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Tag Archives: science fiction
All narrative fiction requires some amount of wold building, even if the world you’re building is a real-life setting; however, if you write speculative fiction, particularly science fiction or fantasy, world building is absolutely critical. Here are some general tips for creating an enthralling and believable world. Continue reading
Realism is critical for good fiction writing, but speculative fiction demands some nonrealism, too. How do you find the right balance of realistic and nonrealistic features, and how do you make them work together harmoniously? Continue reading
Earlier, I discussed how genres allow people to categorize stories so that they can narrow down the list of books they want to read, movies they want to watch, etc. However, people like nice, tidy, delineated categories with sharply defined borders, and these simply do not capture or reflect the tremendous range of tales that the human imagination can concoct.Genres are not the hermetically sealed glass boxes we want to think they are; rather, they are permeable membranes that hold a lot of stuff together while allowing certain types things to flow in and out of their borders. Continue reading
By “theme” I mean an underlying idea or concept that, while not necessarily the immediate focus of a body of work, is still pervasive throughout that work and provides some basis for binding the events and ideas presented into a meaningful whole. Continue reading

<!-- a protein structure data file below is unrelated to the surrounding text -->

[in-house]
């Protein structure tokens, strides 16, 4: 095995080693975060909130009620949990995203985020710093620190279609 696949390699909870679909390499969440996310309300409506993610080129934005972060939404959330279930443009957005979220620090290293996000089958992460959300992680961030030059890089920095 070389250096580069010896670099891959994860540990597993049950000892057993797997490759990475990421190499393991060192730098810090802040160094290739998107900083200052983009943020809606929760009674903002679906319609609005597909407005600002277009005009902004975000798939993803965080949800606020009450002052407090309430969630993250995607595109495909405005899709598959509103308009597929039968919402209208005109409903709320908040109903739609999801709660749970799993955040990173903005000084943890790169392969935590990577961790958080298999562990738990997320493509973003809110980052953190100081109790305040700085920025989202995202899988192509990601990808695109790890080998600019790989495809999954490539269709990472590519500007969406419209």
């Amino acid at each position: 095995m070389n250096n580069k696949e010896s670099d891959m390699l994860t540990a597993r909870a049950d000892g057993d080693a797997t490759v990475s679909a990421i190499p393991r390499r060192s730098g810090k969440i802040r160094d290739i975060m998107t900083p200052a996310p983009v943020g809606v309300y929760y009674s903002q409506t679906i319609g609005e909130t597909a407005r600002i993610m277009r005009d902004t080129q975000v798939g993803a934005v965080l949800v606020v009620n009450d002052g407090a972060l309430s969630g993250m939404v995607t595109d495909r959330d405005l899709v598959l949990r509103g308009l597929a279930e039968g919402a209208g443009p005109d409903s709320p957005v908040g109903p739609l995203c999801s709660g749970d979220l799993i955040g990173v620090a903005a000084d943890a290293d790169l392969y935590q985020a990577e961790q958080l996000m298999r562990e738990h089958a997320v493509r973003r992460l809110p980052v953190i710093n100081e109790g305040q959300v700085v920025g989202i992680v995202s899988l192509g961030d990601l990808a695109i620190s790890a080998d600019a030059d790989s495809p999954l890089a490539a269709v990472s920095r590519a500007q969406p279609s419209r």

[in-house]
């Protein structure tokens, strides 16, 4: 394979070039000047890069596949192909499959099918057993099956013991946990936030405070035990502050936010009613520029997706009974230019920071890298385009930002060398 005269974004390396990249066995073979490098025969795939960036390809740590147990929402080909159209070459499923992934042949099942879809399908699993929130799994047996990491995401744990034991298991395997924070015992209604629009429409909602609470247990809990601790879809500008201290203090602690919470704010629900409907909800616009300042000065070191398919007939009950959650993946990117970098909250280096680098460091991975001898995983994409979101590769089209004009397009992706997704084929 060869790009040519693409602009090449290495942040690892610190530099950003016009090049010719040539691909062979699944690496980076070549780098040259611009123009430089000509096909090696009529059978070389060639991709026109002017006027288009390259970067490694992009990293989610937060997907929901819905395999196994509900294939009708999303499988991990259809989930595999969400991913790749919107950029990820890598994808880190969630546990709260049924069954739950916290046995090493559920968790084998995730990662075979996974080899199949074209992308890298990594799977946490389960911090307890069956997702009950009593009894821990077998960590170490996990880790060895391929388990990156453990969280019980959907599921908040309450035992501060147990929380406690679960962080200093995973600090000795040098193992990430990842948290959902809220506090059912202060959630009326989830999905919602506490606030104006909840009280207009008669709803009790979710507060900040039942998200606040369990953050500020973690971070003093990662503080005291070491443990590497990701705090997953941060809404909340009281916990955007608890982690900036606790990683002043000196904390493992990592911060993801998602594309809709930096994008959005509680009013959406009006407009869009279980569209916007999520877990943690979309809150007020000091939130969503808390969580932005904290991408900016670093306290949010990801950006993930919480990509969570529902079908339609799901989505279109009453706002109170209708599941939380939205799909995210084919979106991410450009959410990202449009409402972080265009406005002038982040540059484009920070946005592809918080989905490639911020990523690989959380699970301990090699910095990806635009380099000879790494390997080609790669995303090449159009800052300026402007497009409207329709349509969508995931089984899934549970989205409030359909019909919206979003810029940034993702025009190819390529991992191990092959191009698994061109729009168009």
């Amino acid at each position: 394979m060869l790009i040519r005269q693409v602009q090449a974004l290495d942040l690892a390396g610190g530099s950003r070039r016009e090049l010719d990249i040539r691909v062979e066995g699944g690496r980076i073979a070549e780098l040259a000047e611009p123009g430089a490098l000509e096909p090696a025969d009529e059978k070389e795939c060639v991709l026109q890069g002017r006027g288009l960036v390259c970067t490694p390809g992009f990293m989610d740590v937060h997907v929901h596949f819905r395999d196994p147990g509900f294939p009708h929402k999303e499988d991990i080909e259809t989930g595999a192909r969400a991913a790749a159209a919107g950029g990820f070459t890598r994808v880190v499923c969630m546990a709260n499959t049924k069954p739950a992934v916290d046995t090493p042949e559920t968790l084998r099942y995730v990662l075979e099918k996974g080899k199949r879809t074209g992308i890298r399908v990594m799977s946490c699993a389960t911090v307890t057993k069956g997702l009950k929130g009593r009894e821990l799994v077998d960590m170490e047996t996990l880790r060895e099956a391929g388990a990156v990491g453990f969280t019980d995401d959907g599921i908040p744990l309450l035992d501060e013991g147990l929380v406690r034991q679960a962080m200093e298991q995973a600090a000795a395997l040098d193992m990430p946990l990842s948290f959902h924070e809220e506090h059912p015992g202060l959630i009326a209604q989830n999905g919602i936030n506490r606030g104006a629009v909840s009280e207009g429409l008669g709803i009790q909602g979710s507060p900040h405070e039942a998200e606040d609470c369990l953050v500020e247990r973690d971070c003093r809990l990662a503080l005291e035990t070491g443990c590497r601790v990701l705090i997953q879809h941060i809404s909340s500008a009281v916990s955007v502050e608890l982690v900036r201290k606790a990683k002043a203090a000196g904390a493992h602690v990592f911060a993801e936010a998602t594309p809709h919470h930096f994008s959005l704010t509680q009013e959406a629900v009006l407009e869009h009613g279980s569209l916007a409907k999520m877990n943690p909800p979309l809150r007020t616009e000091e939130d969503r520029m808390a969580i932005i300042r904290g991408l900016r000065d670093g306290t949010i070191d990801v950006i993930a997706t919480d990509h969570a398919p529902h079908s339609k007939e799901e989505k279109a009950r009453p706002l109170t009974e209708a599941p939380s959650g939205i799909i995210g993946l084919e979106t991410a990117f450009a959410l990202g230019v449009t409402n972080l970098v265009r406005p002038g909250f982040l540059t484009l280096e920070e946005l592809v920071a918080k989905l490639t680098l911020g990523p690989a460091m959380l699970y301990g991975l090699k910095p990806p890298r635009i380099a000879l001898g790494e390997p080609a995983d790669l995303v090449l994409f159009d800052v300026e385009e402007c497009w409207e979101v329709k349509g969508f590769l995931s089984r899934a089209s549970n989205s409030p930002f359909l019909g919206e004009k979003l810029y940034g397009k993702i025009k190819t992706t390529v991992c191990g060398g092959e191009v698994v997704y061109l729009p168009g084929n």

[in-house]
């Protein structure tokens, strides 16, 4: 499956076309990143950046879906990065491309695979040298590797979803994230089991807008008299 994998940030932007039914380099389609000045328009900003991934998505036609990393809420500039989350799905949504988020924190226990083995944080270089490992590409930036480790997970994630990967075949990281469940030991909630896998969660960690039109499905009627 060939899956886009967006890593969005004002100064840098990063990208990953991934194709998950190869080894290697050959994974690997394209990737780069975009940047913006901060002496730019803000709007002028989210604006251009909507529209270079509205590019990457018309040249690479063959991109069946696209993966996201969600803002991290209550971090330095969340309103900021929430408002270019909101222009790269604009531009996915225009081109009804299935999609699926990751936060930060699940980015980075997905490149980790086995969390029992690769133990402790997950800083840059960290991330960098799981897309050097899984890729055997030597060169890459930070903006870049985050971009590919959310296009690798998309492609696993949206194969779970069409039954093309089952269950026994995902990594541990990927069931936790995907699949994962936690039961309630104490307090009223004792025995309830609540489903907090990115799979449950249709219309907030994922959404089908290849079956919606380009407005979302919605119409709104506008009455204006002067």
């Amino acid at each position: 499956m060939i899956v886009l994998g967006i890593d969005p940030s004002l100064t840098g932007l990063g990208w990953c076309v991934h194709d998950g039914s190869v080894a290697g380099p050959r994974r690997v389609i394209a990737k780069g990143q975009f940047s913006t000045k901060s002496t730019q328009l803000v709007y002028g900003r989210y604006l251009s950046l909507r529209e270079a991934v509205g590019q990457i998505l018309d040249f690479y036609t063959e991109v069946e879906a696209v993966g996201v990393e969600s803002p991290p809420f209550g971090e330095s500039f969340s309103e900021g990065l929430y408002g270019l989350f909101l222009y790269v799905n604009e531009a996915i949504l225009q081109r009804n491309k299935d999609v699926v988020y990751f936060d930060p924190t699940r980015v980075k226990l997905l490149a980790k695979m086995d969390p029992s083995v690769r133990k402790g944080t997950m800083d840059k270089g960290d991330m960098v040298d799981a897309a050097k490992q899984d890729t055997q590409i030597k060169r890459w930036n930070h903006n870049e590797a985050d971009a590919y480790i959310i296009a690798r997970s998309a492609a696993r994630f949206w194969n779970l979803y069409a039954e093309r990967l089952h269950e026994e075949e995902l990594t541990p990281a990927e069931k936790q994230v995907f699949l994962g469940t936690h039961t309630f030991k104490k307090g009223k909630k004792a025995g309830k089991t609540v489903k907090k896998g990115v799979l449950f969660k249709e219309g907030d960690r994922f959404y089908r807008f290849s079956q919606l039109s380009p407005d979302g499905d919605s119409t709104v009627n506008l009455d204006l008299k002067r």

We still haven’t determined whether or not science fiction and fantasy are a single genre. First and foremost, we need to remember that genres are categories and often very broad ones at that, so you’ll have a tough time justifying the existence of a genre that includes only one text. What we need to do is identify patterns among the objects that might belong to a single genre. Continue reading
With respect to genre, we may make distinctions based in part on the author’s purpose for telling the story and on whether the story’s content is meant to be informative, philosophical, entertaining, etc. Biographies and autobiographies discuss the historical details of a real person’s life; horror novels are meant to scare the daylights out of us; manuals and “how-to” books can teach us new skills. Identifying genres, however vaguely defined they may be, can help direct us to books, movies, and television shows that will likely be of interest to us. Continue reading